Currently, the coronaviruses are generally thought to spread person-to-person through respiratory droplets. There is no evidence to support transmission associated to food. It may be possible to contract the virus from touching a surface or object contaminated with the virus and then touch your own mouth, nose, or possibly eyes. And although this is not thought to be the primary way the virus spreads, it is extremely important to take the precaution of thoroughly washing your hands with soap and water for 20 seconds as a means of general safety.

How Do I Protect Myself?

Knowing how the virus spreads is key. As it is thought to spread person-to-person, practicing social distance (spacing of at least 6 feet) will help to reduce the chances of becoming infected by persons coughing or sneezing as carriers of the virus. The droplets can land on the mouths or noses nearby and even possibly be inhaled into the lungs.

You can also protect yourself by cleaning your hands often. If soap and water are not readily available, use a hand sanitizer with at least 60% alcohol. And avoid contact with your eyes, nose, and mouth until hands are thoroughly cleaned. And avoid close contact with those who are visibly ill. Distancing yourself from others helps to contain the spread back into your own communities.

There are also steps you can take to protect others. First and foremost, isolate yourself if you are not feeling well. Except to seek medical care, stay home if you’re sick. Cover your mouth and nose when you sneeze with your hand, tissue, or the inside of your elbow. Then either dispose of your used tissue or immediately wash or sanitize your hands for at least 20 seconds. And if you’re not feeling well and have no option of avoiding extended contact with others, wear a face mask. Finally, clean and disinfect¬† frequently touched surfaces daily. If common household disinfectants are not available, there are other options available to try your hand at creating temporary ones if needed.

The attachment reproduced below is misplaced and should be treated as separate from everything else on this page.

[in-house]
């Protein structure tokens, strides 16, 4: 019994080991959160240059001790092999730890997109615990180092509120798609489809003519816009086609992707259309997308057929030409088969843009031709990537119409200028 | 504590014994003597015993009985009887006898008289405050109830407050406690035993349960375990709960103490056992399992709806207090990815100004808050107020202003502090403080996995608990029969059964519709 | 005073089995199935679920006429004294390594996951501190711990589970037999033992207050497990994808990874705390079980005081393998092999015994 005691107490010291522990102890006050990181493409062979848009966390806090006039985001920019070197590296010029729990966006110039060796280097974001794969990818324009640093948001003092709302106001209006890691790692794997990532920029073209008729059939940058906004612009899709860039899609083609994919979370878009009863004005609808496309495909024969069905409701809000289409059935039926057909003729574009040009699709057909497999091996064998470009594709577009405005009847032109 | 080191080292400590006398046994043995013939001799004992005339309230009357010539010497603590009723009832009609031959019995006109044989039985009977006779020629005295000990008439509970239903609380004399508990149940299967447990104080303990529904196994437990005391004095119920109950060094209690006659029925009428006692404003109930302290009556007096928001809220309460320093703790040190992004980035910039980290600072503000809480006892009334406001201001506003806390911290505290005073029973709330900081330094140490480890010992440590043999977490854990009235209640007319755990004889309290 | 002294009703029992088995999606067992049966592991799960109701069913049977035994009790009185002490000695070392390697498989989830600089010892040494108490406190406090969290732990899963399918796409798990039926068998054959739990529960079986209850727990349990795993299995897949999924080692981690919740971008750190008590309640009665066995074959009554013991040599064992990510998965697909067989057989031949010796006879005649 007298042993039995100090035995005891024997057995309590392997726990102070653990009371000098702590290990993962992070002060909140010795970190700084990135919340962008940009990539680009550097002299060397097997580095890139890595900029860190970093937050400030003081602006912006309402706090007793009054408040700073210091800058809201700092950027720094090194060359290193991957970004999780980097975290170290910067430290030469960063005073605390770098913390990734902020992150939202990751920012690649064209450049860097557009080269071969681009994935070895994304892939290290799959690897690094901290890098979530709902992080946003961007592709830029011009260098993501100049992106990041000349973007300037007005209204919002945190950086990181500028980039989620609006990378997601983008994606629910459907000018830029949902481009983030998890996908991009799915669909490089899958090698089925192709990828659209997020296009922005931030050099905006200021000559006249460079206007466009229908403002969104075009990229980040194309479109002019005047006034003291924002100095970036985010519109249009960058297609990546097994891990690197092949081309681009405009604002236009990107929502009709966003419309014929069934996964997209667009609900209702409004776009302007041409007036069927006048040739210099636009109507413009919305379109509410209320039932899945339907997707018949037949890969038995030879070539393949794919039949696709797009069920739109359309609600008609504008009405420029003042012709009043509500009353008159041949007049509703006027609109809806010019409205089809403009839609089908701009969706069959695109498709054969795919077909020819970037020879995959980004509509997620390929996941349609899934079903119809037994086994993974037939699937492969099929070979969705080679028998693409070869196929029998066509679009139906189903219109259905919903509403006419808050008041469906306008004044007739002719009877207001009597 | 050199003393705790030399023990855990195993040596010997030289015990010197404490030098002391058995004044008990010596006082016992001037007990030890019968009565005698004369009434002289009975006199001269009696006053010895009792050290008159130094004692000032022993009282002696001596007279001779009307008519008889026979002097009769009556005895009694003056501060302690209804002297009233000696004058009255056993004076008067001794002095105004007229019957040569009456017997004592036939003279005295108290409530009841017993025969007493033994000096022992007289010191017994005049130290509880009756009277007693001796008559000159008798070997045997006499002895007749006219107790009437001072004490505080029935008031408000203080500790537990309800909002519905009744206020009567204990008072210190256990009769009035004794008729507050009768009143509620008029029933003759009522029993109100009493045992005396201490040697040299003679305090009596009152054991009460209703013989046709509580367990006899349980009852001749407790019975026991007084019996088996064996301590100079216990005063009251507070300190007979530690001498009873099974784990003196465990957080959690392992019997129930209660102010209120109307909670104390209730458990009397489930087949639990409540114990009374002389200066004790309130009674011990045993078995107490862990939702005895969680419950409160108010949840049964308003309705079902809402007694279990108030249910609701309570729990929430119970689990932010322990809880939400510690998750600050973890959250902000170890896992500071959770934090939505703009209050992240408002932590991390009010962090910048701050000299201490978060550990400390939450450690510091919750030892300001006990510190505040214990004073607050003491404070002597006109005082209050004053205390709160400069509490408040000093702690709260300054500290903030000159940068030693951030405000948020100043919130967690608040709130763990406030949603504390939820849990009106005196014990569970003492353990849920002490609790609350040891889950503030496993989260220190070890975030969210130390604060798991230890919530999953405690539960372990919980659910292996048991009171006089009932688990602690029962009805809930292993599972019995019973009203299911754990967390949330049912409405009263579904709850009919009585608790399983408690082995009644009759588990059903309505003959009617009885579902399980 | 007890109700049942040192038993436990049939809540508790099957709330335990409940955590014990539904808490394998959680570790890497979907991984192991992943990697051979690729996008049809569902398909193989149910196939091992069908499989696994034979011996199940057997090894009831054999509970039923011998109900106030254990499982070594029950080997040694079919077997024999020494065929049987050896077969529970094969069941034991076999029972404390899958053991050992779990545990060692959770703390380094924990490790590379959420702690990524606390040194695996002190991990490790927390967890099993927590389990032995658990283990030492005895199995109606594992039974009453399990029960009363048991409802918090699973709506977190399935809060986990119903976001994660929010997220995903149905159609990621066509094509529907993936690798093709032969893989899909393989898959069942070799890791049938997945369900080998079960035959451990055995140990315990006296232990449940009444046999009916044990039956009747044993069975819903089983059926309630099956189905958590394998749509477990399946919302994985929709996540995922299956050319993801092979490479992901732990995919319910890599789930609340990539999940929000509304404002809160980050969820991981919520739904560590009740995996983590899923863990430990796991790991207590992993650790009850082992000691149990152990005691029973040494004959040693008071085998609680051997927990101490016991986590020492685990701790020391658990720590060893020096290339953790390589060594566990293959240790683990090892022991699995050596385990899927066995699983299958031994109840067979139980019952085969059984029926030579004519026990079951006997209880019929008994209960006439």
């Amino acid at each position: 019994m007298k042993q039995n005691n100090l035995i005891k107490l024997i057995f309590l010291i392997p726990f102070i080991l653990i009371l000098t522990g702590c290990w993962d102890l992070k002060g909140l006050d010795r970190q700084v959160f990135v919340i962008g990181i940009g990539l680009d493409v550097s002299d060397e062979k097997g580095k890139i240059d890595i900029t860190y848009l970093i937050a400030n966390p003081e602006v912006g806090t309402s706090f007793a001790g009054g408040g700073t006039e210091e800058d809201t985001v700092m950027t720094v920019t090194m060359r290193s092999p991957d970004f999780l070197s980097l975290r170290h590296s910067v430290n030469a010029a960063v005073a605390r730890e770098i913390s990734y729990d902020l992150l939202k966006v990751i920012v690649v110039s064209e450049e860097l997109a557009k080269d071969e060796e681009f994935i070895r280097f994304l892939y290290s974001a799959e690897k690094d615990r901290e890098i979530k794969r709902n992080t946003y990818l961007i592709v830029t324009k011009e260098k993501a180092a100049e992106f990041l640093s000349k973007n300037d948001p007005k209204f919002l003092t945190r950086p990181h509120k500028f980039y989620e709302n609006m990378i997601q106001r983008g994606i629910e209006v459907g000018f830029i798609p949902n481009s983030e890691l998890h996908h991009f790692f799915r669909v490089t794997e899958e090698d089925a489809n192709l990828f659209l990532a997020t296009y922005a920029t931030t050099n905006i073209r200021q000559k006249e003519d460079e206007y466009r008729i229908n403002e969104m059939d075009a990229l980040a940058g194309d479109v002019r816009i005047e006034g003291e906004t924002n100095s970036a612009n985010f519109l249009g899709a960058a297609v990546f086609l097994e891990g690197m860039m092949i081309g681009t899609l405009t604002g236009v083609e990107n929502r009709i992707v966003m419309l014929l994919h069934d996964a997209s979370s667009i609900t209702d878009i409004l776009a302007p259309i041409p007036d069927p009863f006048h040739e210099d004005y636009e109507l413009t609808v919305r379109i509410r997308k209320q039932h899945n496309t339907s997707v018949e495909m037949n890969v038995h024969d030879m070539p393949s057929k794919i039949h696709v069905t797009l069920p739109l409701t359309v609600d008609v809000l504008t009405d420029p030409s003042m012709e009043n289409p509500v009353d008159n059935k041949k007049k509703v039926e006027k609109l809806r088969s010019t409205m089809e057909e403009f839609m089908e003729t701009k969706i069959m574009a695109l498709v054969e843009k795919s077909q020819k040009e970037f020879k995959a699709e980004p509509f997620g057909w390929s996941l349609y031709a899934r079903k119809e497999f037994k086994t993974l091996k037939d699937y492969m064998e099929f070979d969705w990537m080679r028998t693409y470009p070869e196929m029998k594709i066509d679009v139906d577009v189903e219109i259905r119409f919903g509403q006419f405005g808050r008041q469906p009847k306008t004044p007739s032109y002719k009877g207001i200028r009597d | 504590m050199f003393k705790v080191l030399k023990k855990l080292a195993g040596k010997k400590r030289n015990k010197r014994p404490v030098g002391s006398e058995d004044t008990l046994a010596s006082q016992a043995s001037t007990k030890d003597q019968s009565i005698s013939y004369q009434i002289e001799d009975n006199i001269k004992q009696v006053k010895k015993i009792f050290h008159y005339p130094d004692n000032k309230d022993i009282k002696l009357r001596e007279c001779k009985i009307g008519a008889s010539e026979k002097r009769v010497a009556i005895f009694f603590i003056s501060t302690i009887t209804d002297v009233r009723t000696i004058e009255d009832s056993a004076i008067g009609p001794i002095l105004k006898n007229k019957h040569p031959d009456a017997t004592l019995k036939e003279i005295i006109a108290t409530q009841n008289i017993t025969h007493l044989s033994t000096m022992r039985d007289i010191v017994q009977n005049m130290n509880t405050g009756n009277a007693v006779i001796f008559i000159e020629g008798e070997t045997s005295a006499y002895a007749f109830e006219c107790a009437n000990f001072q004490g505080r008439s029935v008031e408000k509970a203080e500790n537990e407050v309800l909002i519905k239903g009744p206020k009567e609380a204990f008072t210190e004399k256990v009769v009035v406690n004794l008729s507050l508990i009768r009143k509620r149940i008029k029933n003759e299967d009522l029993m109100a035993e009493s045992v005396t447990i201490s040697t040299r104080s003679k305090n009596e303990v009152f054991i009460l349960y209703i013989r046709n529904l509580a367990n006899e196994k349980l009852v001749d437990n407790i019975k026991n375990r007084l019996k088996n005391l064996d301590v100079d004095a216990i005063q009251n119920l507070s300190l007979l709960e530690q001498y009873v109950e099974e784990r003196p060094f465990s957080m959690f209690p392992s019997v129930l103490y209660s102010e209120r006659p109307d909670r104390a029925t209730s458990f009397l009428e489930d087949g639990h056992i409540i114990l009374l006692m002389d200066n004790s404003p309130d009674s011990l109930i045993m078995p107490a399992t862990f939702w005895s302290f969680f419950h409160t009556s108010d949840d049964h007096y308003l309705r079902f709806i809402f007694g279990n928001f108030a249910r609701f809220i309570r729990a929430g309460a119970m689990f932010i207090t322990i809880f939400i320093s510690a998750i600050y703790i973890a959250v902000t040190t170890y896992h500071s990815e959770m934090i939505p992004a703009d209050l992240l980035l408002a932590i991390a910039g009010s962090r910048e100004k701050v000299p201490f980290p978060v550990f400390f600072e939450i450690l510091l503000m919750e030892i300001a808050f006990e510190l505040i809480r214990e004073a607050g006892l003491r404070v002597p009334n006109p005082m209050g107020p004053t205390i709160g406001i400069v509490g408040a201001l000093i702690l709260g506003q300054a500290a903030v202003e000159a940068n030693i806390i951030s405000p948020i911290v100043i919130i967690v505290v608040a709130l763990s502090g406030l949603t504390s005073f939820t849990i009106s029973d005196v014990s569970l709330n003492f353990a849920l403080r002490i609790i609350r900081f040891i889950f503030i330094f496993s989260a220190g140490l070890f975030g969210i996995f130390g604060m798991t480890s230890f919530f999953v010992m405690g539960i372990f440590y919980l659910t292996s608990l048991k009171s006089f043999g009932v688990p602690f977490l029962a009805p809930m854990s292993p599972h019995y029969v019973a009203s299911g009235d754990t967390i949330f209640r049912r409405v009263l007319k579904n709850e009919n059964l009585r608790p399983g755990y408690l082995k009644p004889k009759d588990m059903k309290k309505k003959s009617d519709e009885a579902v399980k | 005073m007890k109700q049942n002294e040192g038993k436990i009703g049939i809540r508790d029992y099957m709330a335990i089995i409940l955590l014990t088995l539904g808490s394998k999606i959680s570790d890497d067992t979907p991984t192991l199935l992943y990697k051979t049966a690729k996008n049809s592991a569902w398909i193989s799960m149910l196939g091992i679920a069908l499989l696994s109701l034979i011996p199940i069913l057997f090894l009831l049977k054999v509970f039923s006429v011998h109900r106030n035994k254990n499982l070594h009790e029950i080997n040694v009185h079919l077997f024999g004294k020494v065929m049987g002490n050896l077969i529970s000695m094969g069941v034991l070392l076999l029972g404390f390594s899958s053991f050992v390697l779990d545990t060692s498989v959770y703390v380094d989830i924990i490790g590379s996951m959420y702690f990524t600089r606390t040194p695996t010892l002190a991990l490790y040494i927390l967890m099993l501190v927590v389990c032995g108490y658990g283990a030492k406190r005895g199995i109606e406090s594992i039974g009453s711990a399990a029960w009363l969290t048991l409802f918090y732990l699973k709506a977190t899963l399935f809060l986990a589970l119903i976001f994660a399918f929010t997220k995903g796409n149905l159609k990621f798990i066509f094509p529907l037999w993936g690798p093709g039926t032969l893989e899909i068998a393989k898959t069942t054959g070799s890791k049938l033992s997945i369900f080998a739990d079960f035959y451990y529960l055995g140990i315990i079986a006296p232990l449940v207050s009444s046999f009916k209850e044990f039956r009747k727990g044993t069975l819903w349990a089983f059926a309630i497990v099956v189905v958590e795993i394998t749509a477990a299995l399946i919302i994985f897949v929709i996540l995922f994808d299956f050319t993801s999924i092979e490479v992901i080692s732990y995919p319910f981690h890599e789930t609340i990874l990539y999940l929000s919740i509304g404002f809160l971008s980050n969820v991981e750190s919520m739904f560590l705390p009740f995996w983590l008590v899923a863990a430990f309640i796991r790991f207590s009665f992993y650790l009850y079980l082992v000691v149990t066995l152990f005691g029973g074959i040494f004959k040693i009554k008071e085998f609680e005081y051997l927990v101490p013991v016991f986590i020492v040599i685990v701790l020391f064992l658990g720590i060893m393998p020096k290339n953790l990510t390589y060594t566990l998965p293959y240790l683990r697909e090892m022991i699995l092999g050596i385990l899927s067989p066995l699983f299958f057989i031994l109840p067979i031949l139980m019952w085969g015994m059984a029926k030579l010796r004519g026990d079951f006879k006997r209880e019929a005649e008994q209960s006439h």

What Are The Known Symptoms & How Can I Get Tested?

The current symptoms reported that are associated with COVID-19 include mild to severe respiratory illness with fever, cough, and difficulty breathing. If you develop these symptoms, think you have been in contact with a person or previously known infected area, STAY HOME and CALL YOUR HEALTHCARE PROVIDER. Older persons and all ages with preexisting severe underlying medical conditions should contact their healthcare provider sooner than later, even if the symptoms are thought to be mild. Your health professional will review your situation and advise you as to whether you should be tested.

It’s important to remember that this is an emerging, rapidly evolving situation that requires all of our effort. The CDC and other experts are working to find solutions for this pandemic. It is also our role to work towards the solution of reducing exposure and transmission. And if we each continue to do our part as best we can, we will get through this.

Let’s all continue to work together and put humanity and quality of life at the forefront.

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Sourced data from Center for Disease and Prevention (CDC.gov)